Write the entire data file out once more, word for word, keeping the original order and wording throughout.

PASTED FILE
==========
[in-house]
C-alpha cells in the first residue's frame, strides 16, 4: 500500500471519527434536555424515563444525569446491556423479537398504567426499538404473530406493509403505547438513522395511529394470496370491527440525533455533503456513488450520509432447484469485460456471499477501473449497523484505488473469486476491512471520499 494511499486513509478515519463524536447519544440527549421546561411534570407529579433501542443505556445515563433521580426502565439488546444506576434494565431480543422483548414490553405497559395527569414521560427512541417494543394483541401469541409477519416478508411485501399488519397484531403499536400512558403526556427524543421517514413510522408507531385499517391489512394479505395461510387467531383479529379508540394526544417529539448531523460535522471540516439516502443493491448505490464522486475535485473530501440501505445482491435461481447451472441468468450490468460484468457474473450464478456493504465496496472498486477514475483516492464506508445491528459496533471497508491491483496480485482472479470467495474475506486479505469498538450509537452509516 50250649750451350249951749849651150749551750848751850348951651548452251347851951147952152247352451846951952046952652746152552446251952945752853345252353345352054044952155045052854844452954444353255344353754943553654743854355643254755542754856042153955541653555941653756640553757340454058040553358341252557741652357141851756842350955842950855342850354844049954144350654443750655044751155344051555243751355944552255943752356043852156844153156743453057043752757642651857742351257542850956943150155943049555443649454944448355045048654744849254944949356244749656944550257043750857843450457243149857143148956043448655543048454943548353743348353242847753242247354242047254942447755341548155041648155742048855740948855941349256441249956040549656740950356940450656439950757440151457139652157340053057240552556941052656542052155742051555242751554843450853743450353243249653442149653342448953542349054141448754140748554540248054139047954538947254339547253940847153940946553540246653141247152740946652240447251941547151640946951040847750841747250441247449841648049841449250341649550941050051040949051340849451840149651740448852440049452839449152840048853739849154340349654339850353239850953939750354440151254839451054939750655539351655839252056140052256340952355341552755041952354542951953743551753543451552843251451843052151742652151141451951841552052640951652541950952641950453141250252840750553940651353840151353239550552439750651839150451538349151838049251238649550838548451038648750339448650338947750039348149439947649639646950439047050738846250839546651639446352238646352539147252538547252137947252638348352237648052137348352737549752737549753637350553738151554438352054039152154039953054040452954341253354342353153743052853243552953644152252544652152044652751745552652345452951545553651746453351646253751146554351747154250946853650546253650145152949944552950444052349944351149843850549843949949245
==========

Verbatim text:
[in-house]
C-alpha cells in the first residue's frame, strides 16, 4: 500500500471519527434536555424515563444525569446491556423479537398504567426499538404473530406493509403505547438513522395511529394470496370491527440525533455533503456513488450520509432447484469485460456471499477501473449497523484505488473469486476491512471520499 494511499486513509478515519463524536447519544440527549421546561411534570407529579433501542443505556445515563433521580426502565439488546444506576434494565431480543422483548414490553405497559395527569414521560427512541417494543394483541401469541409477519416478508411485501399488519397484531403499536400512558403526556427524543421517514413510522408507531385499517391489512394479505395461510387467531383479529379508540394526544417529539448531523460535522471540516439516502443493491448505490464522486475535485473530501440501505445482491435461481447451472441468468450490468460484468457474473450464478456493504465496496472498486477514475483516492464506508445491528459496533471497508491491483496480485482472479470467495474475506486479505469498538450509537452509516 50250649750451350249951749849651150749551750848751850348951651548452251347851951147952152247352451846951952046952652746152552446251952945752853345252353345352054044952155045052854844452954444353255344353754943553654743854355643254755542754856042153955541653555941653756640553757340454058040553358341252557741652357141851756842350955842950855342850354844049954144350654443750655044751155344051555243751355944552255943752356043852156844153156743453057043752757642651857742351257542850956943150155943049555443649454944448355045048654744849254944949356244749656944550257043750857843450457243149857143148956043448655543048454943548353743348353242847753242247354242047254942447755341548155041648155742048855740948855941349256441249956040549656740950356940450656439950757440151457139652157340053057240552556941052656542052155742051555242751554843450853743450353243249653442149653342448953542349054141448754140748554540248054139047954538947254339547253940847153940946553540246653141247152740946652240447251941547151640946951040847750841747250441247449841648049841449250341649550941050051040949051340849451840149651740448852440049452839449152840048853739849154340349654339850353239850953939750354440151254839451054939750655539351655839252056140052256340952355341552755041952354542951953743551753543451552843251451843052151742652151141451951841552052640951652541950952641950453141250252840750553940651353840151353239550552439750651839150451538349151838049251238649550838548451038648750339448650338947750039348149439947649639646950439047050738846250839546651639446352238646352539147252538547252137947252638348352237648052137348352737549752737549753637350553738151554438352054039152154039953054040452954341253354342353153743052853243552953644152252544652152044652751745552652345452951545553651746453351646253751146554351747154250946853650546253650145152949944552950444052349944351149843850549843949949245